In the latest battle over former President Donald Trump’s 2020 election defeat, a Republican county clerk in Colorado has been accused of allowing unauthorized access to voting machine passwords that ended up on the social media account of a QAnon leader.
An investigation led by Colorado Secretary of State Jena Griswold concluded that Mesa County Clerk Tina Peters allowed an unidentified, unauthorized individual to attend a software update in May for election equipment made by Dominion Voting Systems. That person allegedly took images of software passwords, which were then posted online early this month, Griswold detailed in a press conference Thursday.
Those passwords were shared by conservative blog The Gateway Pundit, according to The Denver Post. In addition, photos and videos of the Dominion software update session were posted on the social media page of influential QAnon leader Ron Watkins, Colorado Public Radio reported.
Speculation on the identity of “Q,” the mythical government insider who gave the conspiracy theory its name, has long centered on Watkins, a site administrator of far-right message board 8kun, a hotbed of extremism where QAnon flourished early.
“To be very clear, Mesa County’s clerk and recorder allowed a security breach and, by all evidence at this point, assisted it,” Griswold said. She accused Peters of “actively working to undermine confidence and spread disinformation.”
Griswold said that one week before the breach, Peters ordered her staff to turn off the video surveillance system that monitors the voting machines, and that it was only recently turned back on.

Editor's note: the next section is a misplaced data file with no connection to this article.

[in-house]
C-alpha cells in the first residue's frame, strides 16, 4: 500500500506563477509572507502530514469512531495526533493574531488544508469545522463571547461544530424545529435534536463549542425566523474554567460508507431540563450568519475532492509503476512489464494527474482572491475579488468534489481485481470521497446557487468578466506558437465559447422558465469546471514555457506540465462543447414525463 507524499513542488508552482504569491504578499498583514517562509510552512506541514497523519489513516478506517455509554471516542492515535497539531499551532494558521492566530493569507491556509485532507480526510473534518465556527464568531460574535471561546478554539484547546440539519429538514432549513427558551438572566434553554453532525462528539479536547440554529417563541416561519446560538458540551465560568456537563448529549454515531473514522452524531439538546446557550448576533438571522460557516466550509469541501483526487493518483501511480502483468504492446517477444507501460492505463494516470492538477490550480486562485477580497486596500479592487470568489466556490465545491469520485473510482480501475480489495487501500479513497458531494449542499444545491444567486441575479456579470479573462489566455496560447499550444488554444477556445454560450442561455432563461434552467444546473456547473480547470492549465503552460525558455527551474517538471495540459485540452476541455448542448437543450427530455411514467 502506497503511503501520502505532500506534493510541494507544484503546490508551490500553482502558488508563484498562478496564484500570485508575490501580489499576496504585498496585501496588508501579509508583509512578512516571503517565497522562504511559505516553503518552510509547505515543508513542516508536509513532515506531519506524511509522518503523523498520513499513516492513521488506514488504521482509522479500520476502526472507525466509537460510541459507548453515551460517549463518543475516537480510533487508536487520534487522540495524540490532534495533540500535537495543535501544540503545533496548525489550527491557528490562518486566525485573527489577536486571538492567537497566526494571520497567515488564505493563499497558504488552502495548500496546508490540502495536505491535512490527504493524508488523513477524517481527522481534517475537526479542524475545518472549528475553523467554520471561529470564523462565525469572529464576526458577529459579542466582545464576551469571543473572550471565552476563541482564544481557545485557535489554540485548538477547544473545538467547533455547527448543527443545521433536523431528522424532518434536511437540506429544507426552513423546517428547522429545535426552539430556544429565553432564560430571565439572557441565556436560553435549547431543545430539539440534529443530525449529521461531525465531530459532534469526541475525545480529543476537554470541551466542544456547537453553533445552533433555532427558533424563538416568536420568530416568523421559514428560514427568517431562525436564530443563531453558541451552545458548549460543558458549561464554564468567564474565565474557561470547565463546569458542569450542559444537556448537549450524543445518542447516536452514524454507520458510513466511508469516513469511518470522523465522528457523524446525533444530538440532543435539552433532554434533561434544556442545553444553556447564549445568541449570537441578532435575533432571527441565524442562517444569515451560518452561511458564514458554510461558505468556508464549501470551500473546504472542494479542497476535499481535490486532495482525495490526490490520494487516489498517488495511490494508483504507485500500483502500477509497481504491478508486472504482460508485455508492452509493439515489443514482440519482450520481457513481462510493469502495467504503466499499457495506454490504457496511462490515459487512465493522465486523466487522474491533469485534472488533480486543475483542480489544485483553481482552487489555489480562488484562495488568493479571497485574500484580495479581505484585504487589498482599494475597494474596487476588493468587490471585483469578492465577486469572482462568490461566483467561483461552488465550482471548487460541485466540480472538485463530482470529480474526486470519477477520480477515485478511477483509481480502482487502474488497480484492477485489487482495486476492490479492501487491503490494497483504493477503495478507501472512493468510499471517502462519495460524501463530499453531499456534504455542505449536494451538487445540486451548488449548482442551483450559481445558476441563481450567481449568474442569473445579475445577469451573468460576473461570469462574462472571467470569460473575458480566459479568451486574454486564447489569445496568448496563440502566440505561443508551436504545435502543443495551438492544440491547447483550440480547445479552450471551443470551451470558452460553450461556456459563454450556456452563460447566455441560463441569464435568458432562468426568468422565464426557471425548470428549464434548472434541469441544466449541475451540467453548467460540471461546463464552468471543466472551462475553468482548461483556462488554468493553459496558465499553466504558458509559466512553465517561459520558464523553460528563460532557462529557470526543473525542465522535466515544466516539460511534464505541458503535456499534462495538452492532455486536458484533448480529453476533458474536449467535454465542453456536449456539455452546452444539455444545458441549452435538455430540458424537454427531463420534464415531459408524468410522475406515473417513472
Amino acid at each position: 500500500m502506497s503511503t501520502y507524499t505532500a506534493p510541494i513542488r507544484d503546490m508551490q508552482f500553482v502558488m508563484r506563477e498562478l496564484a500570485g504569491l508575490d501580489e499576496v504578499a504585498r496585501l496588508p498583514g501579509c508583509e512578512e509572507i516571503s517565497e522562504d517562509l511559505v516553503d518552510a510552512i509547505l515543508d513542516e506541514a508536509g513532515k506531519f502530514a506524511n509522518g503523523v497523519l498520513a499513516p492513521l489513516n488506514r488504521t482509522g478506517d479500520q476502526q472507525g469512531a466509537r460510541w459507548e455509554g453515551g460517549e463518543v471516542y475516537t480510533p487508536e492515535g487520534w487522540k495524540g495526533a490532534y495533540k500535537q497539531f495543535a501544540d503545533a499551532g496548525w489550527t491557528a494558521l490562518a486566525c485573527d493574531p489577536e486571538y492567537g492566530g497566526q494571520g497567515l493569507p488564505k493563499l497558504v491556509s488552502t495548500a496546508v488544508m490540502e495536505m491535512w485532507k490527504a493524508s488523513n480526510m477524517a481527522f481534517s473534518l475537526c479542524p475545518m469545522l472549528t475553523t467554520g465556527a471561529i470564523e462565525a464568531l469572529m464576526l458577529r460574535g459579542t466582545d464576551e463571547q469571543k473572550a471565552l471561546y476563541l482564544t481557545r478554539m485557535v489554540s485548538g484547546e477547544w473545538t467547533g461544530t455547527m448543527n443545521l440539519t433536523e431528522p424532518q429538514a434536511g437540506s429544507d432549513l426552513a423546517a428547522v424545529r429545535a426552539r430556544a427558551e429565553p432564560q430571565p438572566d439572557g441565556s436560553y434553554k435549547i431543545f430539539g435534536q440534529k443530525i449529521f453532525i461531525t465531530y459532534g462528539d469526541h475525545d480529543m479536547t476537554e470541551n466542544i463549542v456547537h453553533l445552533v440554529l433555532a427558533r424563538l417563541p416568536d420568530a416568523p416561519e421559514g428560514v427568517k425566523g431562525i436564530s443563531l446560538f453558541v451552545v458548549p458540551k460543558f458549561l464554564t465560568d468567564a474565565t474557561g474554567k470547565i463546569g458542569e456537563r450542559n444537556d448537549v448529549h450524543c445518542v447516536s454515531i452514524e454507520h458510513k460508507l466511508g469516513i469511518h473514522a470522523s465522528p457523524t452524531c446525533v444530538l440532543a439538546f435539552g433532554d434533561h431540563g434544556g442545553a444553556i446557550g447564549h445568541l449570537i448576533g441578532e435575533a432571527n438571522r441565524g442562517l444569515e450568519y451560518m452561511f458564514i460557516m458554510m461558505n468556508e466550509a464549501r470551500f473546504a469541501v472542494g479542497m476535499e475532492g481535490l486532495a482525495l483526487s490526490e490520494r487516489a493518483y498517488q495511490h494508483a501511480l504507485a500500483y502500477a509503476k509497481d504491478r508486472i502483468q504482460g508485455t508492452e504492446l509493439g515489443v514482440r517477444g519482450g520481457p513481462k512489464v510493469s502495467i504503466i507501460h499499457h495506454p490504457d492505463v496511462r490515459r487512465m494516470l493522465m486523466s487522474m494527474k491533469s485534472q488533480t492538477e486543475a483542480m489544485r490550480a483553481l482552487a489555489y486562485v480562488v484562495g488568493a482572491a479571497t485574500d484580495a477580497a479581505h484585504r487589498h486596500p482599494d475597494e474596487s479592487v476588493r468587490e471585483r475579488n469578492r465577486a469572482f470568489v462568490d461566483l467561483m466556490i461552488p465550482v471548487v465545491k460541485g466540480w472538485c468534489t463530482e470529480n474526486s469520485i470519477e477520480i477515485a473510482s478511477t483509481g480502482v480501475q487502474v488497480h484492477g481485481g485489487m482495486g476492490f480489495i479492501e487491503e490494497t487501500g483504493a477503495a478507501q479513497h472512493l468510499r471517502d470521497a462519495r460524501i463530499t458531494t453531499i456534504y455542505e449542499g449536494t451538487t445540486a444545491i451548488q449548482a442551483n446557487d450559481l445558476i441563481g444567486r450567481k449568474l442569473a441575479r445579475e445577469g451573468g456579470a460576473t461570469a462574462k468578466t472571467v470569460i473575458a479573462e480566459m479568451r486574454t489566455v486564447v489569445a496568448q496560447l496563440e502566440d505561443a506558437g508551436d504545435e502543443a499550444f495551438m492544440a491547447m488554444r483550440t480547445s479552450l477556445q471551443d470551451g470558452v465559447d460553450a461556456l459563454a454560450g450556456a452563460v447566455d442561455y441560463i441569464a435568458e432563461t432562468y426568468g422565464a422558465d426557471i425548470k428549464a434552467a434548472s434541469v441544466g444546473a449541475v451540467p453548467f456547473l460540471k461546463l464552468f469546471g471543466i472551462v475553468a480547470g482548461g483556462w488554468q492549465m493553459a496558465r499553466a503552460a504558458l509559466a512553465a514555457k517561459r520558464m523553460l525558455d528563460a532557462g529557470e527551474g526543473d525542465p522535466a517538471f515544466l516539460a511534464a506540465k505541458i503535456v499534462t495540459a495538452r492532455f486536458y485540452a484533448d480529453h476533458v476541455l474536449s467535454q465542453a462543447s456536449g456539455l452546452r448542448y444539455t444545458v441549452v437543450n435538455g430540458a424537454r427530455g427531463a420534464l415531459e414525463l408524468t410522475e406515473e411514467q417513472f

The compromised voting equipment was decertified following what Griswold called a profound “breach in security.” Griswold said her office “cannot establish a verifiable chain of custody for any of the [current] voting systems components in Mesa County and cannot establish confidence in the integrity or security of those components.”
Local prosecutors have launched a criminal probe into the suspected breach. A probe by Griswold’s office is continuing.
Peters, who has baselessly challenged the election results, issued a statement simply saying that “citizens of Mesa County have been critical of election integrity. They have brought me their concerns and I have told them I will do everything in my power to protect their vote.”
At the time of Griswold’s press conference, Peters was attending MyPillow CEO Mike Lindell’s bizarre “Cyber Symposium,” reported the Colorado Daily Sentinel. Lindell had promised, again, to finally reveal proof that the presidential election was fraudulent — which he failed to do.
A Colorado association of county clerks is backing Griswold’s investigation. “We offer our full support to this inquiry and hope that a thorough investigation will provide clear answers to the concerns raised by the Secretary of State’s office,” it said in a statement.
Concerns about the voting machine breach are similar to those stoked by the controversial Arizona recount of Maricopa County votes, which was launched earlier this year by Republicans livid over Trump’s November defeat in the state.
Auditors of the inexperienced, highly partisan Cyber Ninjas company, headed by QAnon disciple and Ninjas CEO Doug Logan, have been allowed largely unfettered, unsupervised access to ballots and other equipment. Election officials there have also said that those voting machines are no longer usable because they have also been comprised by a partisan operation.
Griswold’s full press conference on the security breach can be seen in the video up top.
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